In 1959, Robert Bloch, inspired by the murders, wrote Psycho. The crimes committed in 1969 by the Manson family influenced the slasher theme in horror fiction of the 1970s. In 1981, Thomas Harris wrote Red Dragon. In 1988, the sequel to tha
Nottingham is a city and unitary authority area in Nottinghamshire, England, 128 miles north of London, 45 miles northeast of Birmingham and 56 miles southeast of Manchester, in the East Midlands. Nottingham has links to the legend of Robin Hood and to the lace-making and tobacco industries, it was granted its city charter in 1897 as part of Queen Victoria's Diamond Jubilee celebrations. Nottingham is a tourist destination. In 2017, Nottingham had an estimated population of 329,200; the population of the city proper, compared to its regional counterparts, has been attributed to its historical and tightly-drawn city boundaries. The wider conurbation, which includes many of the city's suburbs, has a population of 768,638, it is the second-largest in The Midlands. Its Functional Urban Area the largest in the East Midlands, has a population of 912,482; the population of the Nottingham/Derby metropolitan area is estimated to be 1,610,000. Its metropolitan economy is the seventh largest in the United Kingdom with a GDP of $50.9bn.
The city was the first in the East Midlands to be ranked as a sufficiency-level world city by the Globalization and World Cities Research Network. Nottingham has an award-winning public transport system, including the largest publicly owned bus network in England and is served by Nottingham railway station and the modern Nottingham Express Transit tram system, it is a major sporting centre, in October 2015 was named'Home of English Sport'. The National Ice Centre, Holme Pierrepont National Watersports Centre, Trent Bridge international cricket ground are all based in or around the city, the home of two professional league football teams; the city has professional rugby, ice hockey and cricket teams, the Aegon Nottingham Open, an international tennis tournament on the ATP and WTA tours. This accolade came just over a year. On 11 December 2015, Nottingham was named a "City of Literature" by UNESCO, joining Dublin, Edinburgh and Prague as one of only a handful in the world; the title reflects Nottingham's literary heritage, with Lord Byron, D. H. Lawrence and Alan Sillitoe having links to the city, as well as a contemporary literary community, a publishing industry and a poetry scene.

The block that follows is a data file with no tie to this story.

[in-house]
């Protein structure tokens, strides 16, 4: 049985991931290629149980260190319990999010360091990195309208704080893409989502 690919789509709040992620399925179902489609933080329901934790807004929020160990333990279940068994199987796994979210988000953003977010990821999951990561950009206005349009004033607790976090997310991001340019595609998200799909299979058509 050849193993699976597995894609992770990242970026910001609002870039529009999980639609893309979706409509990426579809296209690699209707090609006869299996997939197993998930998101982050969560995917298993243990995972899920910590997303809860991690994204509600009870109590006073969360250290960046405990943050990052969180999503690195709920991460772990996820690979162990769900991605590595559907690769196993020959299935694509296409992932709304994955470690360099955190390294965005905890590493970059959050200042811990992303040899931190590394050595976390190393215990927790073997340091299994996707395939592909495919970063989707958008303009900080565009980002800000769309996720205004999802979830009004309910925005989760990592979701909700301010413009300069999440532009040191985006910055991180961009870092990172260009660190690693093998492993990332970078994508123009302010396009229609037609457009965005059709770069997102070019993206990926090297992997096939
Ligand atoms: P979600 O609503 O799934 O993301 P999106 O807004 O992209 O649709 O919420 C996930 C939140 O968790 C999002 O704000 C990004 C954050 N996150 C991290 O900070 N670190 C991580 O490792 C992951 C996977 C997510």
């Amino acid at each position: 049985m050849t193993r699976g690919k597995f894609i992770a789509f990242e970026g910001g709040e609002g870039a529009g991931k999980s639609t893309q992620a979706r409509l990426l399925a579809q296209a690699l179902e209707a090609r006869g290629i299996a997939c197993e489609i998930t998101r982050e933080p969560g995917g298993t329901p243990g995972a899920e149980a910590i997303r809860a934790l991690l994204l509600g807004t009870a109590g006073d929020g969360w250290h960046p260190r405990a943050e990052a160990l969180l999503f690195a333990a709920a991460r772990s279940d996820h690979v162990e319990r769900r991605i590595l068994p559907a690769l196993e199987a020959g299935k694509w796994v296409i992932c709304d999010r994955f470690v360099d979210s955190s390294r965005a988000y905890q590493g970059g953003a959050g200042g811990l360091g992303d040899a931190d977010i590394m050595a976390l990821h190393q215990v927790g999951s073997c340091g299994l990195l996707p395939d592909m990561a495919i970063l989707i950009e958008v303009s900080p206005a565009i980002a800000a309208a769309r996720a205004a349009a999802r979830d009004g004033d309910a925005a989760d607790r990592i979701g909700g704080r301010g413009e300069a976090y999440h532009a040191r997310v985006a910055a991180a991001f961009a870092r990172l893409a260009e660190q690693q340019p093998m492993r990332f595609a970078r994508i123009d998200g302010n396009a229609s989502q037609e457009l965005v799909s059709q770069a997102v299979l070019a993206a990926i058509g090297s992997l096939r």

The city has two universities—Nottingham Trent University and the University of Nottingham—both of which are spread over several campuses in the city, with a total university student population of over 61,000. The city predates Anglo-Saxon times and was known in Brythonic as Tigguo Cobauc, meaning Place of Caves. In modern Welsh it is known poetically as Y Ty Ogofog and Irish as Na Tithe Uaimh "The Cavey Dwelling"; when it fell under the rule of a Saxon chieftain named Snot it became known as "Snotingaham". Some authors derive "Nottingham" from Snottenga and ham, but "this has nothing to do with the English form". Nottingham Castle was constructed in 1068 on a sandstone outcrop by the River Leen; the Anglo-Saxon settlement was confined to the area today known as the Lace Market and was surrounded by a substantial defensive ditch and rampart, which fell out of use following the Norman Conquest and was filled by the time of the Domesday Survey. Following the Norman Conquest the Saxon settlement developed into the English Borough of Nottingham and housed a Town Hall and Law Courts.
A settlement developed around the castle on the hill opposite and was the French borough supporting the Normans in the castle. The space between was built on as the town grew and the Old Market Square became the focus of Nottingham several centuries later. Defences, consisted of a ditch and bank in the early 12th century; the ditch was widened, in the mid-13th century, a stone wall built around much of the perimeter of the town. A short length of the wall survives, is visible at the northern end of Maid Marian Way, is protected as a Scheduled Monument. On the return of Richard the Lionheart from the Crusades, the castle was occupied by supporters of Prince John, including the Sheriff of Nottingham, it was besieged by Richard and, after a sharp conflict, was captured. In the legends of Robin Hood, Nottingham Castle is the scene of the final showdown between the Sheriff and the hero outlaw. By the 15th century Nottingham had established itself as a centre of a thriving export trade in religious sculpture made from Nottingham alabaster.
The town became a county corporate in 1449 giving it effective self-government, in the words of the charter, "for eternity". The Castle and Shire Hall were expressly excluded and remained as detached Parishes of Nottinghamshire. One of those impressed by Nottingham in the late 18th century was the German traveller C. P. Moritz, who wrote in 1782, "Of all the towns I have seen outside London, Nottingham is the loveliest and neatest. Everything had a modern look, a large space in the centre was hardly less handsome than a London square. A charming footpath leads over the fields to the highway. … Nottingham … with its high houses, red roofs and church steeples, looks excellent from a distance."During the Industrial Revolution, much of Nottingham's prosperity was founded on the textile industry.